Jon Kypros is a shakuhachi teacher and crafts-person. He’s the creator and maker of the Bell Shakuhachi and the author of Your Shakuhachi Journey. Over the years, Jon has helped people around the world to enjoy this wonderful instrument while continuing to explore its inexhaustible depths for himself.
Crafts-person of Jinashi and Jimori
Jon handcrafts jinashi and jimori. To do so, he first harvests all of his own Japanese madake bamboo. Because of the inherent difficulty and rarity of such instruments, Jon’s focus is primarily on producing affordable replicas of his finest works so that virtually everyone can enjoy them. The first such replica being the Bell shakuhachi which he crafts from his bamboo eco-composite material. To that end, Jon’s goal is to do his part in making the practice more accessible and inclusive.
Update on teaching (11/16/2020) – Jon is not currently able to teach because he’s focusing on crafting Bell Shakuhachi for the numerous people around the world who have been patiently waiting for one.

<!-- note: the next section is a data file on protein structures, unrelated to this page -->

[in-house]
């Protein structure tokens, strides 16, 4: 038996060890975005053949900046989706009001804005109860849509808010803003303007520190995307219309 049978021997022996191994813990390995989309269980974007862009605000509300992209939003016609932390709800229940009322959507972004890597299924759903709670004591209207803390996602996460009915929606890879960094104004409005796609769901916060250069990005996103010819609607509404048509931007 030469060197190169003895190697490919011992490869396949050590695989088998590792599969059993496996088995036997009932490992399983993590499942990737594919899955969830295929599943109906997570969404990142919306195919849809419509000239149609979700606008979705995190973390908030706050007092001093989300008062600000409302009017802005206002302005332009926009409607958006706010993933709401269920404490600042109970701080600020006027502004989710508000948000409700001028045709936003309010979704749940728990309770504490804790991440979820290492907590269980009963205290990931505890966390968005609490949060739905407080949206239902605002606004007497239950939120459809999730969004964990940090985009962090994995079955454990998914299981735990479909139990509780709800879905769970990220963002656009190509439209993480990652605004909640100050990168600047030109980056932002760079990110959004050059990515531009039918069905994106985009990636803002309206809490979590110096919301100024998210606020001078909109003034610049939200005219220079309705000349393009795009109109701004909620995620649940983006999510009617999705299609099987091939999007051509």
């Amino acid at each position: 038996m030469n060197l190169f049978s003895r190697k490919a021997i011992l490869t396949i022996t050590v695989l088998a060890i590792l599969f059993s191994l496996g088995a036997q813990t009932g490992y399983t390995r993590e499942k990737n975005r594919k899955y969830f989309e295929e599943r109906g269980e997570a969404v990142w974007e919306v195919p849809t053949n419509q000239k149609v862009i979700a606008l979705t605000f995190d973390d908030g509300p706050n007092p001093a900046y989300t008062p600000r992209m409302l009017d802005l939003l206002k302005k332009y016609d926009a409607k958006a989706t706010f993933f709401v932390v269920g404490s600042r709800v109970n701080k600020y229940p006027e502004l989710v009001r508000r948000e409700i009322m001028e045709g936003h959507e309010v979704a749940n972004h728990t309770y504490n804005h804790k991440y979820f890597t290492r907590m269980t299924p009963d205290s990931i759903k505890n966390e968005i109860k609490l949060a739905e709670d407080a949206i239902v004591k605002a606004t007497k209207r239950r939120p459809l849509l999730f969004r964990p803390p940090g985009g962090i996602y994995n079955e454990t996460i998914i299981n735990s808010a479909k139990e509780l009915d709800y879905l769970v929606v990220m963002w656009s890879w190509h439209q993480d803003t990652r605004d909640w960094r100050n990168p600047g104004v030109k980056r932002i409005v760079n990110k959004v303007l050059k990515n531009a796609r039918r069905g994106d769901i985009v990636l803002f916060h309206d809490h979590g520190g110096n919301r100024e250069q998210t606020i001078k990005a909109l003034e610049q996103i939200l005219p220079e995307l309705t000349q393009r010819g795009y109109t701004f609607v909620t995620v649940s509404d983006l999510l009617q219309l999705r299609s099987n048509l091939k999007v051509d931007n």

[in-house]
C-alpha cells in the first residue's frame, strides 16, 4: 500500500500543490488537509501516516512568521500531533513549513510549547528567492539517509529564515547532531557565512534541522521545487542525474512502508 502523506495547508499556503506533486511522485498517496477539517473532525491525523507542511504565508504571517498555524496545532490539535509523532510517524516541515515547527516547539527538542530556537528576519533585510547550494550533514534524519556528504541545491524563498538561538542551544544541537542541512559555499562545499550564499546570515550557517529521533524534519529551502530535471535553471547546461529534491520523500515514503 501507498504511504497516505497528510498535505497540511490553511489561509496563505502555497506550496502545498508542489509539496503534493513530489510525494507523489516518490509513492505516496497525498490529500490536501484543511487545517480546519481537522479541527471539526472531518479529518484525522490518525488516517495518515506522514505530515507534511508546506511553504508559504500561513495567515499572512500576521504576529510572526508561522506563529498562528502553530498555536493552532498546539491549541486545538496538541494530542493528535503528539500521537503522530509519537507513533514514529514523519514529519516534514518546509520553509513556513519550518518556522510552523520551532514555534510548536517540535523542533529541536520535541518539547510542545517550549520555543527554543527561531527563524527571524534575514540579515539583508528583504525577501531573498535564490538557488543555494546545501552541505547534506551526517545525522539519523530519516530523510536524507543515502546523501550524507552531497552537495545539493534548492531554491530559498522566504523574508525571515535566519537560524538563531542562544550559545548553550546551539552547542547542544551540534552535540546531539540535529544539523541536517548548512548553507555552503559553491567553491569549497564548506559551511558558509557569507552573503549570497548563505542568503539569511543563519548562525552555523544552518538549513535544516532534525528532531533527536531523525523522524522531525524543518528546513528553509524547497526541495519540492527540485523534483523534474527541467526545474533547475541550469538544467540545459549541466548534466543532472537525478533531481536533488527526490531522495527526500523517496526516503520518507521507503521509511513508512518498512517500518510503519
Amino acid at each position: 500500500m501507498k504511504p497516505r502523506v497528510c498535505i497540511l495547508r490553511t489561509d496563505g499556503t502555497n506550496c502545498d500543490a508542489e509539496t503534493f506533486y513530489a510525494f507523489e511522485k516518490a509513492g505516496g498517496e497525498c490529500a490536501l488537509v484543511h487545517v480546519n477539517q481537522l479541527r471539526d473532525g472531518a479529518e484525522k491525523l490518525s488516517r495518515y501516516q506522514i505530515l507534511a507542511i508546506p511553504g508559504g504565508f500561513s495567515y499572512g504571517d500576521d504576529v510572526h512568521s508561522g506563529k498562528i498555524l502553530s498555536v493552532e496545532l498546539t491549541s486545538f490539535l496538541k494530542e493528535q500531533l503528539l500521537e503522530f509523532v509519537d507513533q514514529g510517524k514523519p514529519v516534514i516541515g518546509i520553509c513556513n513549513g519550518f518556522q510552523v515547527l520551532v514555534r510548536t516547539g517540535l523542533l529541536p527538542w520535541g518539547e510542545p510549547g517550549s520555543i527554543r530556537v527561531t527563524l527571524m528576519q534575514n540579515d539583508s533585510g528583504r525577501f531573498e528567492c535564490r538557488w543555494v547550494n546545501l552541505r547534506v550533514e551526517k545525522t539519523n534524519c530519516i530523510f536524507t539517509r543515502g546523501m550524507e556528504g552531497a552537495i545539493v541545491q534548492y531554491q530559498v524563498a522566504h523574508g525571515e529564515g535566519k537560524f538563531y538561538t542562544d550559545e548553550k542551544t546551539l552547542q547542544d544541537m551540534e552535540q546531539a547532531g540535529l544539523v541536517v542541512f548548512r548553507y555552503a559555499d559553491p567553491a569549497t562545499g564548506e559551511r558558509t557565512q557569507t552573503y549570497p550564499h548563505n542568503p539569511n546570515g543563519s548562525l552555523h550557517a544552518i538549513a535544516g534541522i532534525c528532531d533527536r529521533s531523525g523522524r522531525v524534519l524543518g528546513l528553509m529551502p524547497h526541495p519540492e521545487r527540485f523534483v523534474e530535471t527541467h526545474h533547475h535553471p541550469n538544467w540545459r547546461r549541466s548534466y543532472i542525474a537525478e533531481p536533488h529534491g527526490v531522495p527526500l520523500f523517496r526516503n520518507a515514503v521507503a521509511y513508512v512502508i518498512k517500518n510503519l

As mentioned above, Jon has taught lessons to countless students from around the world over video chat. Many start learning from him with his free beginner’s shakuhachi course. Jon combines live lessons and mp3 or video assessments of his students playing to provide them with the most thorough, holistic distance learning experience he can.
Reibo – The Bell
The name of this website, and of the Bell shakuhachi, comes from the honkyoku Reibo (鈴慕) which translates as “yearning for or missing the bell”. In this case, the bell is that of the Chan monk Fuké (Puhua c. 770-840~60 AD). Legend has it, he would ring his bell in the village as a call to enlightenment or awakening. The sound of a bell is heard in the present, interrupting discursive thoughts to let clear reality slip in, if even just for a moment. The Komuso monks expressed this in their saying ichi-on jobutsu, which means, “one sound, Buddahood”. Serendipitously, the shape of the root-end of the shakuhachi also resembles a bell.